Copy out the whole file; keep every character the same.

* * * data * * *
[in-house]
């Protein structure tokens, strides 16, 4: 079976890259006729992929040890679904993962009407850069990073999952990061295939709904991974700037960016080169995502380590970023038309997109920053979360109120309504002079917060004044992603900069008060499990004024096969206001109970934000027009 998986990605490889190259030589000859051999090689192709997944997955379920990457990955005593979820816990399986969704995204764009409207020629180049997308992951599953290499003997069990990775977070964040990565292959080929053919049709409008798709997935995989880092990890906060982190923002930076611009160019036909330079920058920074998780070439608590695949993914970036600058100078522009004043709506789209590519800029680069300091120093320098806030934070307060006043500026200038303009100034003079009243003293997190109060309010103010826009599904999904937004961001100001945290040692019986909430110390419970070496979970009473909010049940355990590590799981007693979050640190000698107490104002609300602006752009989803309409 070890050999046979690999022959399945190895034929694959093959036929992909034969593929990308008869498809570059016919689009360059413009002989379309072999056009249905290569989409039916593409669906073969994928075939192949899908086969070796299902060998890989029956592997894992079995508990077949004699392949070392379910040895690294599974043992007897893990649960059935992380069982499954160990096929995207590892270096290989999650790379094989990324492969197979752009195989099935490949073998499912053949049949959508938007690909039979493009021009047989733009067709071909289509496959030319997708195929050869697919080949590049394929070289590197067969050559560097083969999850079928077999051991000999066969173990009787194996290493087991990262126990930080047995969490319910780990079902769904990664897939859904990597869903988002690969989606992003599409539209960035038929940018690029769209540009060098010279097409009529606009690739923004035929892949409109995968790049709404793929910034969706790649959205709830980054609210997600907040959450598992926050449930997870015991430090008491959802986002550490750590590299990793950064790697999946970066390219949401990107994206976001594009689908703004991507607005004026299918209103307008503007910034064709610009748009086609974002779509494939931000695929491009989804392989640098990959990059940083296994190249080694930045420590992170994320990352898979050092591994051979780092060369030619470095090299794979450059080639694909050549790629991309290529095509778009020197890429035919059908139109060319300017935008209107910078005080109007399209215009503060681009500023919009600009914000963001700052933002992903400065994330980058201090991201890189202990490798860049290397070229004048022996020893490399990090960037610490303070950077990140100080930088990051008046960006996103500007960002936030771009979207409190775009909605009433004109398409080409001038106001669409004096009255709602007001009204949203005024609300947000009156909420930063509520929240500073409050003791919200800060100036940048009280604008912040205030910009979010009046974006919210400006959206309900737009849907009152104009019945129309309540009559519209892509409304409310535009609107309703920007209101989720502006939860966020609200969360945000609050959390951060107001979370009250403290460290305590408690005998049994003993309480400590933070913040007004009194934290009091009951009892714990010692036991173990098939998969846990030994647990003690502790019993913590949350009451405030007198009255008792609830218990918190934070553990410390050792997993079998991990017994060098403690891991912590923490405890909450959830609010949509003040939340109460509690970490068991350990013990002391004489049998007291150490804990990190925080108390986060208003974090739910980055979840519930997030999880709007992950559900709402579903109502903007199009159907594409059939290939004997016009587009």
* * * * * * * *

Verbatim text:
[in-house]
């Protein structure tokens, strides 16, 4: 079976890259006729992929040890679904993962009407850069990073999952990061295939709904991974700037960016080169995502380590970023038309997109920053979360109120309504002079917060004044992603900069008060499990004024096969206001109970934000027009 998986990605490889190259030589000859051999090689192709997944997955379920990457990955005593979820816990399986969704995204764009409207020629180049997308992951599953290499003997069990990775977070964040990565292959080929053919049709409008798709997935995989880092990890906060982190923002930076611009160019036909330079920058920074998780070439608590695949993914970036600058100078522009004043709506789209590519800029680069300091120093320098806030934070307060006043500026200038303009100034003079009243003293997190109060309010103010826009599904999904937004961001100001945290040692019986909430110390419970070496979970009473909010049940355990590590799981007693979050640190000698107490104002609300602006752009989803309409 070890050999046979690999022959399945190895034929694959093959036929992909034969593929990308008869498809570059016919689009360059413009002989379309072999056009249905290569989409039916593409669906073969994928075939192949899908086969070796299902060998890989029956592997894992079995508990077949004699392949070392379910040895690294599974043992007897893990649960059935992380069982499954160990096929995207590892270096290989999650790379094989990324492969197979752009195989099935490949073998499912053949049949959508938007690909039979493009021009047989733009067709071909289509496959030319997708195929050869697919080949590049394929070289590197067969050559560097083969999850079928077999051991000999066969173990009787194996290493087991990262126990930080047995969490319910780990079902769904990664897939859904990597869903988002690969989606992003599409539209960035038929940018690029769209540009060098010279097409009529606009690739923004035929892949409109995968790049709404793929910034969706790649959205709830980054609210997600907040959450598992926050449930997870015991430090008491959802986002550490750590590299990793950064790697999946970066390219949401990107994206976001594009689908703004991507607005004026299918209103307008503007910034064709610009748009086609974002779509494939931000695929491009989804392989640098990959990059940083296994190249080694930045420590992170994320990352898979050092591994051979780092060369030619470095090299794979450059080639694909050549790629991309290529095509778009020197890429035919059908139109060319300017935008209107910078005080109007399209215009503060681009500023919009600009914000963001700052933002992903400065994330980058201090991201890189202990490798860049290397070229004048022996020893490399990090960037610490303070950077990140100080930088990051008046960006996103500007960002936030771009979207409190775009909605009433004109398409080409001038106001669409004096009255709602007001009204949203005024609300947000009156909420930063509520929240500073409050003791919200800060100036940048009280604008912040205030910009979010009046974006919210400006959206309900737009849907009152104009019945129309309540009559519209892509409304409310535009609107309703920007209101989720502006939860966020609200969360945000609050959390951060107001979370009250403290460290305590408690005998049994003993309480400590933070913040007004009194934290009091009951009892714990010692036991173990098939998969846990030994647990003690502790019993913590949350009451405030007198009255008792609830218990918190934070553990410390050792997993079998991990017994060098403690891991912590923490405890909450959830609010949509003040939340109460509690970490068991350990013990002391004489049998007291150490804990990190925080108390986060208003974090739910980055979840519930997030999880709007992950559900709402579903109502903007199009159907594409059939290939004997016009587009």